My 2022 in Reading: Jo Needs a Nap

I read 192 books this year in a split of: 54 ARCs (up from last year), 33 audiobooks (down from last year), 72 manga volumes (down from last year), 20 physical copies (up from last year), 8 light novels (up from last year), and 5 eBooks (down from last year). I want to share my favorites, so please enjoy my favorite 20 2022 books, favorite 10 books from before 2021, and my favorite 5 manga. I would have done a favorite 20 of backlist books, but, unfortunately, I did not prioritize this year, and I think that contributed to my exhaustion.

Overall, it’s not as many things as last year, and it did bring me dangerously close to burning out on reading. 2023 will be a year for resetting some of my priorities with regards to reading, which will focus on my backlog and reading a whole lot of light novels.

Note: Harper Collins book links have been replaced with the linktree for the Harper Collins Union until that publisher goes back to the bargaining table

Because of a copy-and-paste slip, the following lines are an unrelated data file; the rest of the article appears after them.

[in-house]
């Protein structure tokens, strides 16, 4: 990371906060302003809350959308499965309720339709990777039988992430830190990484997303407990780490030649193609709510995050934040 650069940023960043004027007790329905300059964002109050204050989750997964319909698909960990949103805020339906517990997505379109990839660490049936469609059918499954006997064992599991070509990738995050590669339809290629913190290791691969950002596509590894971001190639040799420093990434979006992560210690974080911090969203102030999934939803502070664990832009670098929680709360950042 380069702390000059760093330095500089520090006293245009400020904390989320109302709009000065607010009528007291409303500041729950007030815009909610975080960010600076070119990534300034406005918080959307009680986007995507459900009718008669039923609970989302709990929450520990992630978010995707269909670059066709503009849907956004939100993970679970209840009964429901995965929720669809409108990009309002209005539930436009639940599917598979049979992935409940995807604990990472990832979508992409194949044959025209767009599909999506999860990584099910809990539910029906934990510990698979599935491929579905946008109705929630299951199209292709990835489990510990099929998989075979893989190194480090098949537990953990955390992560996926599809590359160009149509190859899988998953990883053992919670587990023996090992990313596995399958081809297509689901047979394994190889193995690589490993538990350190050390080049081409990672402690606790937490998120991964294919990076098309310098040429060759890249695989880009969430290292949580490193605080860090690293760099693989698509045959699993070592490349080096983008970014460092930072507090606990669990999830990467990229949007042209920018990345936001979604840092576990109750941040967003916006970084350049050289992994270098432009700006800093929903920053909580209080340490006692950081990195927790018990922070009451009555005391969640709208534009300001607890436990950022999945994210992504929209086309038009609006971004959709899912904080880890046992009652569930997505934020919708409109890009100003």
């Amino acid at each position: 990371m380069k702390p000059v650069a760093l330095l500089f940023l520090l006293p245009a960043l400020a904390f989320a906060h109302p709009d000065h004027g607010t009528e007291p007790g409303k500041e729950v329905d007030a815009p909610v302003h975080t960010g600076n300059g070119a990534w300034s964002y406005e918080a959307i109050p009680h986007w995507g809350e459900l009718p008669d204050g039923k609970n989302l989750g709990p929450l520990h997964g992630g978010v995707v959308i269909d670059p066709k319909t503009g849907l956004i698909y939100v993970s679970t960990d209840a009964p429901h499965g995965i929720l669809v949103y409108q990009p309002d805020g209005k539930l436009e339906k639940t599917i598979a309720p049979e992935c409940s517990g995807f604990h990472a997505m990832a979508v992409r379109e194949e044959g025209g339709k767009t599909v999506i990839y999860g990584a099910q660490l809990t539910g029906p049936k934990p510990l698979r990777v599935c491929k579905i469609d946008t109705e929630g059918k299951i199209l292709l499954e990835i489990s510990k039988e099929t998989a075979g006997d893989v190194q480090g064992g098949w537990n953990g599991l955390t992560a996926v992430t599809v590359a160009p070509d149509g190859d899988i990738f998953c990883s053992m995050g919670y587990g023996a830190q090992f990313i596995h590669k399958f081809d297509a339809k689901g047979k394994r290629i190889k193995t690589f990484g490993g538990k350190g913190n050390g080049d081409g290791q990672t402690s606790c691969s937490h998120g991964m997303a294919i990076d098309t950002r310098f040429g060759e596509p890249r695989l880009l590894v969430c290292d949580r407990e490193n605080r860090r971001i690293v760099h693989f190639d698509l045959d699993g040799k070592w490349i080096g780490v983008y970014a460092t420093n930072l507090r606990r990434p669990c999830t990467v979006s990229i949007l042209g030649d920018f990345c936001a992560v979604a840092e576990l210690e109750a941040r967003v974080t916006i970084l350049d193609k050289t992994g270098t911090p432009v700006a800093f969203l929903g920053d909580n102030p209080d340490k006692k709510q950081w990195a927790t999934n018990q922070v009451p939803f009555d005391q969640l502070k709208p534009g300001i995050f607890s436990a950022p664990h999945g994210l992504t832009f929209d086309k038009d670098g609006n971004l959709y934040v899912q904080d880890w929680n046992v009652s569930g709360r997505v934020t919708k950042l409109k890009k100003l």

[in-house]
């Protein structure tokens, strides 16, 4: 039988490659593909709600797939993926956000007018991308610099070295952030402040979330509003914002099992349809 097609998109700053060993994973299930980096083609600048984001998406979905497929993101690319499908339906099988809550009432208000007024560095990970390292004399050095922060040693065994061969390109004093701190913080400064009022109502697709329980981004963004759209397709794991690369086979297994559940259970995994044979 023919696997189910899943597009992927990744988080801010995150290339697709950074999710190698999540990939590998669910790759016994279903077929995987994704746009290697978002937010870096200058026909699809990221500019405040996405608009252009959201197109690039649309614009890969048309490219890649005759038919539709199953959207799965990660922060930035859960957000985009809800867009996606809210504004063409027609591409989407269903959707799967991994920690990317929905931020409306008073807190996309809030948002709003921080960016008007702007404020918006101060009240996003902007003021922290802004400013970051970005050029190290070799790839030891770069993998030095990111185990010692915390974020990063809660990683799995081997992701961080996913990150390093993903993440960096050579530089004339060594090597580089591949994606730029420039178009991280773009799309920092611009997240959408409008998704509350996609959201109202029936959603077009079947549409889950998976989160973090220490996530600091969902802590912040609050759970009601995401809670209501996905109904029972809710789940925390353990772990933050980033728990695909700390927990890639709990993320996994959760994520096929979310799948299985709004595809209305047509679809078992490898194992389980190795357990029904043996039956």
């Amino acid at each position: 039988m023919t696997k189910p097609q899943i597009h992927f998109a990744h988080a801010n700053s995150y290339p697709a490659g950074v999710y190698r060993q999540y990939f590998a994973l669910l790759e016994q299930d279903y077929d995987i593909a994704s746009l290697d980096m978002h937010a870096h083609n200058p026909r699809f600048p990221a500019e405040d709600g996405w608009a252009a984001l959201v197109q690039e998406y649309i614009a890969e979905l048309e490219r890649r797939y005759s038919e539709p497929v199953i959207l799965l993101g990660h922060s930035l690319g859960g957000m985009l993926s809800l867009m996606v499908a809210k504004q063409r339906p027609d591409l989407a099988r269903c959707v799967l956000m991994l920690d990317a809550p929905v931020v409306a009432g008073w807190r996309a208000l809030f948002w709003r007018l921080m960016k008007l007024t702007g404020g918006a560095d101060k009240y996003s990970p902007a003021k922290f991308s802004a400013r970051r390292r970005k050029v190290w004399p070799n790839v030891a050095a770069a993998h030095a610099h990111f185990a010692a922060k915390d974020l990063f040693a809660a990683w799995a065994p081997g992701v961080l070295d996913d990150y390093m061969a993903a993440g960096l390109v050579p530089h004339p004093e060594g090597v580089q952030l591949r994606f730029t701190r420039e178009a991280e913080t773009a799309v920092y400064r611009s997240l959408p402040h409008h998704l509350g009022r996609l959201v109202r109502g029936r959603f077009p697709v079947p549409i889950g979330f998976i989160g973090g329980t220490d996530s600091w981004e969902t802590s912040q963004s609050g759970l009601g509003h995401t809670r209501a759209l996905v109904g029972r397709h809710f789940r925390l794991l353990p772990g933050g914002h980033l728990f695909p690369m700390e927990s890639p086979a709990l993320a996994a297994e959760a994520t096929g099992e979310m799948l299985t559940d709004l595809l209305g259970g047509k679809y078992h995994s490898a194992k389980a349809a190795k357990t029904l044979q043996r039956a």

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December 2022 Reading Recap

December is a strange month for me because of traveling to get home and other plans, and having to recon with my own success at completing my own goals (not going to touch on that whatsoever here). It was a month where I read a bunch of things in translation and a singular ARC which feels more in the direction of how I want to be reading into 2023.

December’s only blog interview:

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Review: DAY OF THE OPRICHNIK by Vladimir Sorokin (trans. Jamey Gambrell) (2012)

Genre: Adult Speculative Fiction (Translated)
Year Release: 2012
Source: Unabridged Bookstore

Rating: 5 out of 5.

Trigger Warning: gang rape, violence, state-sanctioned terrorism, drug use, a fish swimming up one’s veins into their brain, literal book burning, state censorship, beheaded dogs

Andrei Komiaga, our protagonist, is the fourth-highest ranking member of the oprichnina in a future version of Russia that’s a blend of Ivan the Terrible’s reign with Vladimir Putin’s current policies. We follow a day in Komiaga’s life which involves terrorizing aristocrats, censoring literature, bribery, and not one but two rituals with his fellow officers.

Disturbing, intense, and brilliant, this is one of those books where if the Wikipedia summary is enough to make you not approach this one, I do not blame you.

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